Broadview Networks raised $40 million in its sixth round of funding, bringing the communications provider's total equity financing to $235 million. Investors in this round include Baker Capital, ComVentures, New Enterprise Associates, Lightspeed Venture Partners and TIAA-CREF. The recent funding will be used to help integrate the acquisition of Randolph, Mass.-based Networks Plus, a local carrier start-up that Broadview bought last March, its fourth acquisition in less than eight months. New York-based Broadview offers local, long-distance and international phone and data services as well as dial-up and high-speed Internet access using DSL (digital subscriber line) technology. It serves small- to medium-sized businesses and residential customers in the northeastern and mid-Atlantic United States.

 Picolight took in $27 million for its fourth round of funding. The company makes optical components for telecommunications and computer data storage gear and will use the cash to continue to move toward volume manufacturing of its products. New investor St. Paul Venture Capital participated in the round along with previous investors Bank America Venture Partners, Charles River Ventures and Pequot Capital, all three of which contributed to the company's $38.9 million third round in October 2000 along with Cisco Systems and Corning. The recent round brings the total funding for Boulder, Colo.-based Picolight to about $80 million and gives St. Paul Venture Capital a seat on its board of directors.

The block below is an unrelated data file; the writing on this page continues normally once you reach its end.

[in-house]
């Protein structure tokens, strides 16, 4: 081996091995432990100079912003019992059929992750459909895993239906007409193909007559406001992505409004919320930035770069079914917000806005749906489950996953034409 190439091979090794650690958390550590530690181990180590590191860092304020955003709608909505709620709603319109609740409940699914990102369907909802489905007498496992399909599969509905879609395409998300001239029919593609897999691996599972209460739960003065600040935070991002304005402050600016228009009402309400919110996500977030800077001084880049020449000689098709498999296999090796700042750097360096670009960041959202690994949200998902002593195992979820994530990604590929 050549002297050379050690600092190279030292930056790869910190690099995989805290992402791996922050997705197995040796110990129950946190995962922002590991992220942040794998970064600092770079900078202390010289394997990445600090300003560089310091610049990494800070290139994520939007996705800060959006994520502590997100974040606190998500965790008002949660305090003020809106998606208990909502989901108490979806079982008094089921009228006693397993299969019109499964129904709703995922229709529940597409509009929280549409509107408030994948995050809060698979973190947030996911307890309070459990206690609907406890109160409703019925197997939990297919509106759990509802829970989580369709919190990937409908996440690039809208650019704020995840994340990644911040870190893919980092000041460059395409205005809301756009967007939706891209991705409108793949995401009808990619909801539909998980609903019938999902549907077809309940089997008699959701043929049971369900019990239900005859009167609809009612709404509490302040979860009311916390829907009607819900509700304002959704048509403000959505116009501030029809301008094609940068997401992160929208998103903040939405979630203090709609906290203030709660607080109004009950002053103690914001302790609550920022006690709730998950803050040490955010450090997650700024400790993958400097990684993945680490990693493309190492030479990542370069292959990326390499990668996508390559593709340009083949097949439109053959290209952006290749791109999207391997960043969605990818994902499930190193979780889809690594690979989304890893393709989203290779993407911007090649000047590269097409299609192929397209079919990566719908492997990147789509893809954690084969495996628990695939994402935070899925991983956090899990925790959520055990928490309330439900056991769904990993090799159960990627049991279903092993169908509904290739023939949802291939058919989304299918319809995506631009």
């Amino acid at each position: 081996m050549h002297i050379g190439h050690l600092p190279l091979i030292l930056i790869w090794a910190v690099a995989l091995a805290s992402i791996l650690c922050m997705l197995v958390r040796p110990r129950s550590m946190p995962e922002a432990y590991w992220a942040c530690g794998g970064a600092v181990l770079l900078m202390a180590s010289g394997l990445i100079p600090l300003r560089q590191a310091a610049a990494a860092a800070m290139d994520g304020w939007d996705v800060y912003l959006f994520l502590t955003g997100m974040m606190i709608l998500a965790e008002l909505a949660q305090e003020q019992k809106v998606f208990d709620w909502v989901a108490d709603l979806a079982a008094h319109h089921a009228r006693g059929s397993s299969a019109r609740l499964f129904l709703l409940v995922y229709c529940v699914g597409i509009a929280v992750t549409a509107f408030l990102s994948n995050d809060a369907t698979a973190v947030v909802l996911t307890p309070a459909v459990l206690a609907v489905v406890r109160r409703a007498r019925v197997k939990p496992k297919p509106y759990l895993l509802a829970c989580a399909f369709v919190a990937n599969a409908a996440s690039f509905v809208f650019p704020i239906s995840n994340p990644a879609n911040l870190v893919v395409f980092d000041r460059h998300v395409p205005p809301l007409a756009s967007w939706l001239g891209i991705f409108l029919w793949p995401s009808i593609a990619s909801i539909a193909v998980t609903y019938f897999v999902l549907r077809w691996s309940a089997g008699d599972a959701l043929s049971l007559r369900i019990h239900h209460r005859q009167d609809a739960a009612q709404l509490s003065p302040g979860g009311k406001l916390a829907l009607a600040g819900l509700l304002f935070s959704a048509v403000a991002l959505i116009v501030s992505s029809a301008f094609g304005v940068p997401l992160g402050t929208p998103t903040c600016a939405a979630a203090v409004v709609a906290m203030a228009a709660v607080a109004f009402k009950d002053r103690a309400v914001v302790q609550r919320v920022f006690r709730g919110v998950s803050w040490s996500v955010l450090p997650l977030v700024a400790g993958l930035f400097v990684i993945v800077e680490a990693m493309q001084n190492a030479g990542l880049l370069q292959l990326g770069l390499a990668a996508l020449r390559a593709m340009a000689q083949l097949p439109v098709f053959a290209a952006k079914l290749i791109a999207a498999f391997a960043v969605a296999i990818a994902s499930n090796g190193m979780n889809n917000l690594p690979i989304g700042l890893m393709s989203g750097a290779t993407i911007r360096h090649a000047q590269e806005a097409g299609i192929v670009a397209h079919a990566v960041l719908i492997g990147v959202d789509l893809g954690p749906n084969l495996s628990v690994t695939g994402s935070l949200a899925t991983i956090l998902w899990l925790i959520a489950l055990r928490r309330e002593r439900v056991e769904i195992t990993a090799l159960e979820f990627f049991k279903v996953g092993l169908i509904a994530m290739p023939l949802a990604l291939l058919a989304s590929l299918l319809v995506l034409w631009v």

Inphi raised $24 million in its second round of funding, bringing the high-speed telecom chipmaker's total funding to $36 million. Walden International led the round, and Dali Hook Partners participated; both were new investors in Inphi. Tallwood Venture Capital and Mayfield also contributed to the recent round and invested in the company's first round in December 2000. Inphi, based in Westlake Village, Calif., plans to use the funding to develop new technology and move toward volume deployment of its existing optical chip products. The company is working on chips for optical equipment that run at 10gbps (gigabits per second), 40gbps and other speeds.

 Kasenna pulled in a $22 million second round of financing led by new investor Dresdner Kleinwort Wasserstein with contributions from other new investors such as The Entrepreneurs' Fund, CIR Ventures and Sun Microsystems. Investors in the recent round that also pitched in for Kasenna's $13.6 million first round in January 2000 are SGI, U.S. Venture Partners and Alloy Ventures. Kasenna makes video-on-demand software that manages, distributes and delivers video over IP (Internet Protocol), cable and wireless networks. The Mountain View, Calif.-based company plans to use the new funding to further develop and market its software.